NEIL ON AFRICA: Rwanda is the miracle of Africa
CAPE TOWN – “When can a woman make you a millionaire?” The answer is: “When you are a billionaire!” This was a joke printed on beer labels of Skol, the international beer brand popular in Rwanda. The joke was taken head-on by the public when it was launched on Friday, as being sexist. And thus the company stopped it two days later.
Rwanda is regarded as the world’s gender-equality champion. The country boasts the highest percentage of women in parliament - 67.5 percent - and, according to the World Economic Forum, it ranks sixth for its effort to reduce the gender gap (preceded only by four Scandinavian countries, and Nicaragua).
Rwanda, the fourth smallest country in Africa is one of the world’s smallest nations, measuring 26 338km² with an estimated population of 12.3 million and an estimated gross domestic product of $9.51 billion (R145.53bn), according to the World Bank in 2018.
The country is ranked second in Africa on ease of doing business reported in 2019, behind Mauritius, which is first, according to the World Bank’s Doing Business Report 2019.
Rwanda has moved to 29th globally from 49th place in 2016. Business registration in Rwanda is done in 48 hours. President Paul Kagame is aspiring to make Rwanda a middle-
income country and high-income country status by 2035 and 2050, respectively.
Rwanda is a rising star in the Great Lakes Region of Africa, rising from the ashes of the 1994 genocide to the heights of claiming a global prize as one of the fastest-rising economies in Africa, and the world. The impact of the genocide was brutal and it led to internal displacements and refugees fleeing into the Democratic Republic of Congo and Uganda (close to 2 million people), with the death of nearly 1 million people.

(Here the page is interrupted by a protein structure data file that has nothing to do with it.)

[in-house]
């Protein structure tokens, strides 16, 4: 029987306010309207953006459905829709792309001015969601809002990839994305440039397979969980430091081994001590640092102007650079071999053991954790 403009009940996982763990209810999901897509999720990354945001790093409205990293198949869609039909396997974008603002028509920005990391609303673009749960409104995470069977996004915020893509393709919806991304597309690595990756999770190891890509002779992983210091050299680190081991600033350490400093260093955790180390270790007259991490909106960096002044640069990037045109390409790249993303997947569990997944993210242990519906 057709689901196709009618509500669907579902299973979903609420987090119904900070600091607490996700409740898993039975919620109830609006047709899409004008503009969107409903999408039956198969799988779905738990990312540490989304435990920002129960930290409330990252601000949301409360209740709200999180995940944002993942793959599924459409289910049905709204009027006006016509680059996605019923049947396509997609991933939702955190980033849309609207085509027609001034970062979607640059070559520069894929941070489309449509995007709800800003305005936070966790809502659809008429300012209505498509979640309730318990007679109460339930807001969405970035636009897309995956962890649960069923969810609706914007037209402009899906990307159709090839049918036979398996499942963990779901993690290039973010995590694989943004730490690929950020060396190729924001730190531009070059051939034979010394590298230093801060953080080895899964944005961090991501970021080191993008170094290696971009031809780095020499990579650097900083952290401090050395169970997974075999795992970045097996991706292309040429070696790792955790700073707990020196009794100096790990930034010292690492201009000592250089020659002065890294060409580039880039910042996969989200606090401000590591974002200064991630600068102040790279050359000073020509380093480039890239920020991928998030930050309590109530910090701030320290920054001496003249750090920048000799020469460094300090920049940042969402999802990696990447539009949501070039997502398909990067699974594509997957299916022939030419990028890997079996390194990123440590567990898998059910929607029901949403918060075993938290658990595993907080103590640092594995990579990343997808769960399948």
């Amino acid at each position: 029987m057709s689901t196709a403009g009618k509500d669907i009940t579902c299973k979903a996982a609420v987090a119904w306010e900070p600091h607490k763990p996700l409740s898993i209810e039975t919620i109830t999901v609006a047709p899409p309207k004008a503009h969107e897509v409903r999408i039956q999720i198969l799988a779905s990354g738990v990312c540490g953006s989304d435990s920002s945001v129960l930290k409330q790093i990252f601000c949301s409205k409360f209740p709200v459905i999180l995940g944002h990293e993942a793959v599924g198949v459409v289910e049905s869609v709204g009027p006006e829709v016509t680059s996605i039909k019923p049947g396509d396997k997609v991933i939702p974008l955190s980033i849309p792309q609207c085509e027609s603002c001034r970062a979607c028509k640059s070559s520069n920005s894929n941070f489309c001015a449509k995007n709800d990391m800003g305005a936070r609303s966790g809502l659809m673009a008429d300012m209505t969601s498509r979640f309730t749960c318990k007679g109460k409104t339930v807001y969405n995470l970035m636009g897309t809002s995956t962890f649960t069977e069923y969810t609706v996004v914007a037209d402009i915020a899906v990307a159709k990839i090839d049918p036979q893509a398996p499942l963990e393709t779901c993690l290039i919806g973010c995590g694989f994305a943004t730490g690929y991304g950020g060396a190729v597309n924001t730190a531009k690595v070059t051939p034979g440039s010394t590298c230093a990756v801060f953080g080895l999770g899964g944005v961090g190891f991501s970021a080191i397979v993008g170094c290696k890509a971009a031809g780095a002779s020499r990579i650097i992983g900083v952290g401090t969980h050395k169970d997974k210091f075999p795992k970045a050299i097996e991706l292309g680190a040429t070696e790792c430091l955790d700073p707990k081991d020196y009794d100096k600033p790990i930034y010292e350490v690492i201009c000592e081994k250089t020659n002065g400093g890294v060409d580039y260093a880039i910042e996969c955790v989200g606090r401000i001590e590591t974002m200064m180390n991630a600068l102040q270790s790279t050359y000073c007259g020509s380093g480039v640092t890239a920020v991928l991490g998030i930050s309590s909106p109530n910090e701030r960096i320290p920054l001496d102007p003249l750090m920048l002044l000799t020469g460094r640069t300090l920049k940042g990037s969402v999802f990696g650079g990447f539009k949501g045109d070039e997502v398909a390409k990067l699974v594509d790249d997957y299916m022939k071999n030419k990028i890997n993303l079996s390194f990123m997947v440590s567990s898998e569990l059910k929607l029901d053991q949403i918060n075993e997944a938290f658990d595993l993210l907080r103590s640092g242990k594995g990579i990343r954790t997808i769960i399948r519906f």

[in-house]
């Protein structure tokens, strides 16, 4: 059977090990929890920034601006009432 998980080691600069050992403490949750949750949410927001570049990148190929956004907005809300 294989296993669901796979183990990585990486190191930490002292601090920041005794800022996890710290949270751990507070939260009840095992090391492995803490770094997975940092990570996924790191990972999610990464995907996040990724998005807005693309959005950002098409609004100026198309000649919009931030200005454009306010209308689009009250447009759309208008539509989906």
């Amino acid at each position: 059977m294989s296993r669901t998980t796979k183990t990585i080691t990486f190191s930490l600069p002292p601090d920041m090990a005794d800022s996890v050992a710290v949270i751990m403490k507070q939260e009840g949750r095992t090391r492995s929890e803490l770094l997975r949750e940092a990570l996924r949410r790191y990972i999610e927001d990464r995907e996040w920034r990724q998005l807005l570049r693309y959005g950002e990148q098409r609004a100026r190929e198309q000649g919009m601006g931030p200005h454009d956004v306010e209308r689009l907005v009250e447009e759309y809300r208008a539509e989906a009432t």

It’s humbling and hopeful to see a country coming together so strongly and willingly back from such a terrible event to rebuild one of the success stories in Africa in economic and social development. Rwanda has experienced robust economic and social performances, with growth averaging 7.5 percent over a decade to 2017, while per capita GDP grew at 4.7 percent annually. The poverty rate dropped from 39.1 percent in 2014 to 38.1 percent in 2017, while inequality measured by the Gini coefficient stood at 0.42 points. On the Neil economic scale, a can of coke cost 500 RwF (R8.40) and the price of a litre or petrol is 1091 RwF (R18.33). Inflation has declined from 13.5 percent in 1990 to -0.8 percent in 2018.
Kigali, the capital, is regarded as one of the cleanest cities in the world as Rwanda banned the use of plastic bags/sachet “amasashi” for environmental protection. The government has led the country in respecting the small, but value-adding initiatives such “umganda” - a consistent schedule in community cleaning days, which takes place every last Saturday of the month led by the president.
The leadership has driven Rwanda to become a leader of Africa's digital revolutions by investing in internet facilities like construction of fibre optics in all parts of the country. This has seen public institutions’ service delivery improving and revenue-collection made easy with less corruption, as tax declaration and payment, traffic penalties’ payment, and business registration among others, all done online.
Today, Rwanda has risen beyond all expectation to become an economic leader in its region, and indeed Africa.
Neil de Beer is president of the Investment Fund Africa (www.ifa.africa), and advises numerous African states on economic development.